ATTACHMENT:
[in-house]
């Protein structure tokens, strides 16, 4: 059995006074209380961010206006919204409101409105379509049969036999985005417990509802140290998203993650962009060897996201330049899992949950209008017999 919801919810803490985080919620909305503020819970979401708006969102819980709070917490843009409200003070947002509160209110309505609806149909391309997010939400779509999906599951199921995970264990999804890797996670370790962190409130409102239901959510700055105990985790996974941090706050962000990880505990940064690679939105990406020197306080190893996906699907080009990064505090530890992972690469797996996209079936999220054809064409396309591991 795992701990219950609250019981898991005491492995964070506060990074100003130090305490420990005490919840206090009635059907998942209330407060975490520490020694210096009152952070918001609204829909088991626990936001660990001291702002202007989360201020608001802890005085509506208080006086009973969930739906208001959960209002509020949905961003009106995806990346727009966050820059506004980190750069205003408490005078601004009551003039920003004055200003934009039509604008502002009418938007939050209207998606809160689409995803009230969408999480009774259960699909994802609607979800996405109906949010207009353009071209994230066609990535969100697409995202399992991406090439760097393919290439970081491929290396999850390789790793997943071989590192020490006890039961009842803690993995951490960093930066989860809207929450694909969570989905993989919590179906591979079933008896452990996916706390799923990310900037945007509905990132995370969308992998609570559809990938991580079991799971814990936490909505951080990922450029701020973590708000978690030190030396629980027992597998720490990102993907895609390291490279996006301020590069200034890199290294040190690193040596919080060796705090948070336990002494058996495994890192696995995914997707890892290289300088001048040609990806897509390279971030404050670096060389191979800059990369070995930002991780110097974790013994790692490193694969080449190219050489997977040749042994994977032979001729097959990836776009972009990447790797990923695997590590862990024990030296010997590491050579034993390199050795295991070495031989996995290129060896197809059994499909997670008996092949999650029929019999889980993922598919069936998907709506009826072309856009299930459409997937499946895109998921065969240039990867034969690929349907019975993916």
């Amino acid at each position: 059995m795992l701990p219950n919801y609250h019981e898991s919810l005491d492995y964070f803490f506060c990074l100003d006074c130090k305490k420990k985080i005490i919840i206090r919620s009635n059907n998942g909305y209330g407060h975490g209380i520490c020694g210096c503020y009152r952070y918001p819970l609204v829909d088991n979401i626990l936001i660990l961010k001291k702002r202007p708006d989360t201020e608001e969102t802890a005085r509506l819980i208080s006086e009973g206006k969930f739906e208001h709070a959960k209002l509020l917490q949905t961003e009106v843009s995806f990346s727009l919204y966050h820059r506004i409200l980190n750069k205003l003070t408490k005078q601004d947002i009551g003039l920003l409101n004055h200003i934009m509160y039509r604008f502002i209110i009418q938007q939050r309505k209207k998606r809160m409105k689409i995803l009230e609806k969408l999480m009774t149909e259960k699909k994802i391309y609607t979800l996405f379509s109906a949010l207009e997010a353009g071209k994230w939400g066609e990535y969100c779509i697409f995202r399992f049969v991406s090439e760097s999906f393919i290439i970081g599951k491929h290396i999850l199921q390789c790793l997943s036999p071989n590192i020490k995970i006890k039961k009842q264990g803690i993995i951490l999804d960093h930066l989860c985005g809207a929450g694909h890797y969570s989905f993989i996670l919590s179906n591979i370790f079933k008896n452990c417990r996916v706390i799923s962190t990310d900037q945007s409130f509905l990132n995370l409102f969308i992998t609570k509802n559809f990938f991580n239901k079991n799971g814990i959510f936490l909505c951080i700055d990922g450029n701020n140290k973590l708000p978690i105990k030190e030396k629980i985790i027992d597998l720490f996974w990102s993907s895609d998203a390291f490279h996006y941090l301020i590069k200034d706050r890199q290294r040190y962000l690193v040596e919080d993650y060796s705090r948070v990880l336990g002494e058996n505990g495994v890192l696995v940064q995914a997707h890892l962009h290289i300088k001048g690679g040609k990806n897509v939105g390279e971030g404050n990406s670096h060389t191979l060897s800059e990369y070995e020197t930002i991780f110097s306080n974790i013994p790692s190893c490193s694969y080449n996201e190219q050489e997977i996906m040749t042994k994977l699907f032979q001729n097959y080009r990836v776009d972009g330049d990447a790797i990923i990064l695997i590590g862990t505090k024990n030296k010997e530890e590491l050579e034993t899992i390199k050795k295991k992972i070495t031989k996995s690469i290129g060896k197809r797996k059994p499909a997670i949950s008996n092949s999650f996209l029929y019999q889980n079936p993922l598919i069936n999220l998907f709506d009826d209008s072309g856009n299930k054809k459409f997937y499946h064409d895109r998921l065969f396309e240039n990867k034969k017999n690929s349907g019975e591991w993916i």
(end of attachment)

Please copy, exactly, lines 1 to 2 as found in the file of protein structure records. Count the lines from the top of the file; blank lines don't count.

[in-house]
């Protein structure tokens, strides 16, 4: 059995006074209380961010206006919204409101409105379509049969036999985005417990509802140290998203993650962009060897996201330049899992949950209008017999 919801919810803490985080919620909305503020819970979401708006969102819980709070917490843009409200003070947002509160209110309505609806149909391309997010939400779509999906599951199921995970264990999804890797996670370790962190409130409102239901959510700055105990985790996974941090706050962000990880505990940064690679939105990406020197306080190893996906699907080009990064505090530890992972690469797996996209079936999220054809064409396309591991 795992701990219950609250019981898991005491492995964070506060990074100003130090305490420990005490919840206090009635059907998942209330407060975490520490020694210096009152952070918001609204829909088991626990936001660990001291702002202007989360201020608001802890005085509506208080006086009973969930739906208001959960209002509020949905961003009106995806990346727009966050820059506004980190750069205003408490005078601004009551003039920003004055200003934009039509604008502002009418938007939050209207998606809160689409995803009230969408999480009774259960699909994802609607979800996405109906949010207009353009071209994230066609990535969100697409995202399992991406090439760097393919290439970081491929290396999850390789790793997943071989590192020490006890039961009842803690993995951490960093930066989860809207929450694909969570989905993989919590179906591979079933008896452990996916706390799923990310900037945007509905990132995370969308992998609570559809990938991580079991799971814990936490909505951080990922450029701020973590708000978690030190030396629980027992597998720490990102993907895609390291490279996006301020590069200034890199290294040190690193040596919080060796705090948070336990002494058996495994890192696995995914997707890892290289300088001048040609990806897509390279971030404050670096060389191979800059990369070995930002991780110097974790013994790692490193694969080449190219050489997977040749042994994977032979001729097959990836776009972009990447790797990923695997590590862990024990030296010997590491050579034993390199050795295991070495031989996995290129060896197809059994499909997670008996092949999650029929019999889980993922598919069936998907709506009826072309856009299930459409997937499946895109998921065969240039990867034969690929349907019975993916």